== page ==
Director – A.D. Calvo
Cast – Erin Wilhelmi, Quinn Shephard, Susan Kellermann, Frances Eve
Release Year – 2017
Reviewed by John of the Dead
Sweet, Sweet Lonely Girl is the newest film from Argentinian horror director A.D. Calvo. He has several other horror titles under his belt (which I had never heard of), but this is my first viewing of his work. While a horror film at heart, this effort will bridge into elements of a psychological drama. If you go into this film as blind as I did (I never viewed a trailer), then you will be left wondering what direction the story will take you in. By giving us elements of different sub-genres the story is forced to divide the horror, and in doing so it left me underwhelmed. This effort has its positives, but they are overshadowed by the ideas that ultimately go nowhere.
Erin Wilhelmi (The Perks of Being a Wallflower) stars as Adele, a young girl desperately awaiting a chance to leave her home for a better life. That chance arrives when she is sent to work as the caretaker for her rich aunt Dora. Her aunt is an agoraphobic who does not leave her bedroom and prefers to speak via notes slid from under her door. This leaves Adele with nobody to talk to, until she meets Beth – a free spirit who liberates Adele from the doldrums of her aunt’s home, and down a spiral that leads to devastating results.
The first thing I noticed upon hitting the play button is that the film is 76 minutes including the credits. After viewing the flick I can say the end credits hit at the 70 minute mark. Yup, this is a very short feature-length film. This short runtime comes with both pros and cons. Typically, a shorter runtime will equate to a faster pace. That isn’t quite the case here, as the film still “feels” like it is 90 minutes or more. This means the film doesn’t receive any advantage from its shorter runtime. Instead, we are left with a story that is lacking in many areas. There are several ideas, from supernatural horror to a psychodrama that simply don’t go anywhere. They are touched on, but they are not pursued and instead serve as a tease – and not the good kind. This isn’t something you notice right away either. It took me until the third act to realize that the story would likely not be fulfilling its potential. I was proven correct, and we are instead left with a climax that will leave you not just scratching your head, but shaking it too.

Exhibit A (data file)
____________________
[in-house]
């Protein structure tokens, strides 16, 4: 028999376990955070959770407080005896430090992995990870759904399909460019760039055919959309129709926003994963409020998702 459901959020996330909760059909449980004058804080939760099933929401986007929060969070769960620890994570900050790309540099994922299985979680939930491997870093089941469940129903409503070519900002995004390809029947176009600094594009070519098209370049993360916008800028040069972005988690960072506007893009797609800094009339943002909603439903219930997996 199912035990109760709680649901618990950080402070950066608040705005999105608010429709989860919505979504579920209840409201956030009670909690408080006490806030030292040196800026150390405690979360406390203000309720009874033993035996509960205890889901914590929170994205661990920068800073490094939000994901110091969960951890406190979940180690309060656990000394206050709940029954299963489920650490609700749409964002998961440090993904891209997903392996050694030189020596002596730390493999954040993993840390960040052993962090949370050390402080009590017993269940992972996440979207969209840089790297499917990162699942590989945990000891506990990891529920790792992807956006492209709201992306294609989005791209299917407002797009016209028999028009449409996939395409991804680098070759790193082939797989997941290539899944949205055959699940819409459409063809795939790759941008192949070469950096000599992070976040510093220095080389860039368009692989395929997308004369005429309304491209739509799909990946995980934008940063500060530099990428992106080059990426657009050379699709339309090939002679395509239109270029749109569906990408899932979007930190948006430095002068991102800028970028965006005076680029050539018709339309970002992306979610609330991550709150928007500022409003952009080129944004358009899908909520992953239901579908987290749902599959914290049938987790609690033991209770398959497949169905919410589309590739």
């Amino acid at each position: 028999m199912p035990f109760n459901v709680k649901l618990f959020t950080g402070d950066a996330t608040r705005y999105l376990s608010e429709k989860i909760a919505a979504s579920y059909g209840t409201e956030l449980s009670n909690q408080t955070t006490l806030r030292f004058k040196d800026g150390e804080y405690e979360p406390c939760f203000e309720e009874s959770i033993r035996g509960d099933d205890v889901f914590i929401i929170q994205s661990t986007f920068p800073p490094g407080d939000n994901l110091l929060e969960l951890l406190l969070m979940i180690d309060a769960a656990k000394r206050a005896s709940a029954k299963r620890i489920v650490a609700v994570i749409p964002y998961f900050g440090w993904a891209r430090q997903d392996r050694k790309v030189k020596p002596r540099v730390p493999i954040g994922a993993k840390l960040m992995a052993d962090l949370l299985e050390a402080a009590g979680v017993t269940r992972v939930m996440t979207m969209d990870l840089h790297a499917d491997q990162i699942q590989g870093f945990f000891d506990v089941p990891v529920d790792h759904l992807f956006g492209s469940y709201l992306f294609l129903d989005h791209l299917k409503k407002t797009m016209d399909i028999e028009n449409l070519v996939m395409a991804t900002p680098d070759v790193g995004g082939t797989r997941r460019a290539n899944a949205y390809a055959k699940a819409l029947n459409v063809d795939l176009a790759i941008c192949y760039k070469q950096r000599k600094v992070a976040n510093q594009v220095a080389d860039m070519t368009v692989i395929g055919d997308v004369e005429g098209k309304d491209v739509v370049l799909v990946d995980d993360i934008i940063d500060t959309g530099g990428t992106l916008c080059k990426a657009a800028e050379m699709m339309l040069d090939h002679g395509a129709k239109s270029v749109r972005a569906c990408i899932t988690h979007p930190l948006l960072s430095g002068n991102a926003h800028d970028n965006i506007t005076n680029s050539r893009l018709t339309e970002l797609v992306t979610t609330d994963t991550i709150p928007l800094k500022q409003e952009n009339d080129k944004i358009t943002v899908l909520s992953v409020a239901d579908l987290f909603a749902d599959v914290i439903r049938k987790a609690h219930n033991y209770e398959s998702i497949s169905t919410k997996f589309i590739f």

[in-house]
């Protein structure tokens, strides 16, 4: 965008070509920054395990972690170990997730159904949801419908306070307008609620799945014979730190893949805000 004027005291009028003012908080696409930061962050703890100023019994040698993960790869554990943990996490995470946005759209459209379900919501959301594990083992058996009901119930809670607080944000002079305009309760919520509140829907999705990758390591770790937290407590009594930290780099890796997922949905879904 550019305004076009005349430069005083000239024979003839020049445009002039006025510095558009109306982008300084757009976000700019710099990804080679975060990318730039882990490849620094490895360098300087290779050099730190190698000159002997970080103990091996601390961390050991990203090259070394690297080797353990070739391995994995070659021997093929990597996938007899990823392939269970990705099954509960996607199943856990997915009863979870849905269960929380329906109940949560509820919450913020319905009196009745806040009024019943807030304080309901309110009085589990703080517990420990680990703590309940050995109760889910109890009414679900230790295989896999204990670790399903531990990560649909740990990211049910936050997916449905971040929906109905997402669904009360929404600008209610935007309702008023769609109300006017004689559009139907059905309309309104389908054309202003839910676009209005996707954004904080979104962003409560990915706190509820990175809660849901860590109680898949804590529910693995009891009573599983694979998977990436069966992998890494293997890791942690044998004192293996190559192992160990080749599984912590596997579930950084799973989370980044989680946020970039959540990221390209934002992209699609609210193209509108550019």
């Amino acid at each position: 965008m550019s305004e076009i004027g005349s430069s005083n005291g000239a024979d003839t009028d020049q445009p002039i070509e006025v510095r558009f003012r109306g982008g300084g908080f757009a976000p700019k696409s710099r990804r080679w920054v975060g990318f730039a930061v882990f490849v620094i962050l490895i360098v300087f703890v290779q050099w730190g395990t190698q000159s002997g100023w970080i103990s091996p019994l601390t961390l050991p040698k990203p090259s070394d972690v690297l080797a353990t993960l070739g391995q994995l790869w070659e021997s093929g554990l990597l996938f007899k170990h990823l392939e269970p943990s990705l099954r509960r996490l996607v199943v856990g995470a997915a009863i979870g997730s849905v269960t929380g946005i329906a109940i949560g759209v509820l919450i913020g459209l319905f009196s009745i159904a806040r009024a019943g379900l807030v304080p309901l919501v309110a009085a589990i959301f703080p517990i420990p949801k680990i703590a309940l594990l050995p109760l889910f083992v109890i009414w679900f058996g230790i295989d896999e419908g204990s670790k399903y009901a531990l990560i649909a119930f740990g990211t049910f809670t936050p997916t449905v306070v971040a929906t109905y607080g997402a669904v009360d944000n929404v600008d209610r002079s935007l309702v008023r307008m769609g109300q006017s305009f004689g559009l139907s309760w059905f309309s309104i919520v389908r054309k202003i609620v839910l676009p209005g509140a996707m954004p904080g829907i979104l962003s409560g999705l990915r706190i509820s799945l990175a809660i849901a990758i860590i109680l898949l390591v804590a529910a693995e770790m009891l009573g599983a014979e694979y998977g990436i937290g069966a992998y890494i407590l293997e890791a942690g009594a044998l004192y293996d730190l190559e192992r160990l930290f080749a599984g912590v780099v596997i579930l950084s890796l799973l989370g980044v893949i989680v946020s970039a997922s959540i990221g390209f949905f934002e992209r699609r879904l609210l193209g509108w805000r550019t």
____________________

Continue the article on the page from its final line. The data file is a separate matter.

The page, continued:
The other thing I noticed right off the bat is the film’s gorgeous atmosphere. With this being a horror drama, atmosphere is essential in keeping the viewer engaged. These films are slow and sometimes uneventful, so it helps to at least have the visuals sucking you in. The atmosphere bleeds into Dora’s home, which would be perfect for a devoutly supernatural film. The old creaking floors add a creepiness that can only benefit the story. Sadly, the film looks much scarier than the story allows it to be. This is as good as it gets when it comes to the direction though. A dramatic film like this requires solid acting, and I must say that the acting is just OK at best. I did enjoy the character play between Adele and Beth. Watching their relationship grow was one of the film’s finer points, although this too does not achieve full potential. Because of this, nobody carries the film, and we don’t see our lead Adele go through any emotional extremes. Instead, the story has her go from a girl you pity to a girl that disappoints you, and that left me caring for her even less as the film went on.
As for the horror, it is minor but there are a few key scenes here. It is never scary, although it definitely has the potential to be. There are vibes of supernatural horror that take over later on, but they don’t hit very hard. The scariest scene the film has to offer is an early jump scare that was quite effective to me, but nonetheless one I forgot about quickly.
Overall, Sweet, Sweet Lonely Girl is a film I really wanted to like, but there are too many negatives for this to be a positive review. It has its moments, but these scenes are few and far between. Instead, they are drowned out with mediocrity resulting from great ideas that don’t go anywhere.